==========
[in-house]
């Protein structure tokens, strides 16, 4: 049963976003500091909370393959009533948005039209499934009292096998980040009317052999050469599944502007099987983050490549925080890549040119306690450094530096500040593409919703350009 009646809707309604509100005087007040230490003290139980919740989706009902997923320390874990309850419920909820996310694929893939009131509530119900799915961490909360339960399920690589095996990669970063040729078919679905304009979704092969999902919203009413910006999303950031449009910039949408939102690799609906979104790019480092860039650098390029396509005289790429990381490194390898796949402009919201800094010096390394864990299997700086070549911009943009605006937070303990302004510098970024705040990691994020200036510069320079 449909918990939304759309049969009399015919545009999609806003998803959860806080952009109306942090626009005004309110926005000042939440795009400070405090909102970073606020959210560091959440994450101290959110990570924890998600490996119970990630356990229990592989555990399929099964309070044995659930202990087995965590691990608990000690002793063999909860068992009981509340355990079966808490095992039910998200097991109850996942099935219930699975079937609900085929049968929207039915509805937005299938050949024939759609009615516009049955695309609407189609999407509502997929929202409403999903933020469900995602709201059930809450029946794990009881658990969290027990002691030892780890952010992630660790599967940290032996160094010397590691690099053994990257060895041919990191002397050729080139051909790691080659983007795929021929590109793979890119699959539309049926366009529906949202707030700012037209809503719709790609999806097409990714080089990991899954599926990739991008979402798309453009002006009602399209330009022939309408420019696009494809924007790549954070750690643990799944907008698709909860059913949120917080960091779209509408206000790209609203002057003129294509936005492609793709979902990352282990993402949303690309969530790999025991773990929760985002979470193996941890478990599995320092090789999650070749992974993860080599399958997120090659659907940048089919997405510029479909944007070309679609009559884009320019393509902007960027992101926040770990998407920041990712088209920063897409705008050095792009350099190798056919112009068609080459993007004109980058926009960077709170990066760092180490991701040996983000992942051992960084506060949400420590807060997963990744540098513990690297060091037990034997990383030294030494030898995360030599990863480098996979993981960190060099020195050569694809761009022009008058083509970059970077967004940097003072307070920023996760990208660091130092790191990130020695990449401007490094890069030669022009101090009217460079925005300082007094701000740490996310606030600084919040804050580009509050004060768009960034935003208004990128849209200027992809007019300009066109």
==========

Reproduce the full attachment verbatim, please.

[in-house]
């Protein structure tokens, strides 16, 4: 049963976003500091909370393959009533948005039209499934009292096998980040009317052999050469599944502007099987983050490549925080890549040119306690450094530096500040593409919703350009 009646809707309604509100005087007040230490003290139980919740989706009902997923320390874990309850419920909820996310694929893939009131509530119900799915961490909360339960399920690589095996990669970063040729078919679905304009979704092969999902919203009413910006999303950031449009910039949408939102690799609906979104790019480092860039650098390029396509005289790429990381490194390898796949402009919201800094010096390394864990299997700086070549911009943009605006937070303990302004510098970024705040990691994020200036510069320079 449909918990939304759309049969009399015919545009999609806003998803959860806080952009109306942090626009005004309110926005000042939440795009400070405090909102970073606020959210560091959440994450101290959110990570924890998600490996119970990630356990229990592989555990399929099964309070044995659930202990087995965590691990608990000690002793063999909860068992009981509340355990079966808490095992039910998200097991109850996942099935219930699975079937609900085929049968929207039915509805937005299938050949024939759609009615516009049955695309609407189609999407509502997929929202409403999903933020469900995602709201059930809450029946794990009881658990969290027990002691030892780890952010992630660790599967940290032996160094010397590691690099053994990257060895041919990191002397050729080139051909790691080659983007795929021929590109793979890119699959539309049926366009529906949202707030700012037209809503719709790609999806097409990714080089990991899954599926990739991008979402798309453009002006009602399209330009022939309408420019696009494809924007790549954070750690643990799944907008698709909860059913949120917080960091779209509408206000790209609203002057003129294509936005492609793709979902990352282990993402949303690309969530790999025991773990929760985002979470193996941890478990599995320092090789999650070749992974993860080599399958997120090659659907940048089919997405510029479909944007070309679609009559884009320019393509902007960027992101926040770990998407920041990712088209920063897409705008050095792009350099190798056919112009068609080459993007004109980058926009960077709170990066760092180490991701040996983000992942051992960084506060949400420590807060997963990744540098513990690297060091037990034997990383030294030494030898995360030599990863480098996979993981960190060099020195050569694809761009022009008058083509970059970077967004940097003072307070920023996760990208660091130092790191990130020695990449401007490094890069030669022009101090009217460079925005300082007094701000740490996310606030600084919040804050580009509050004060768009960034935003208004990128849209200027992809007019300009066109």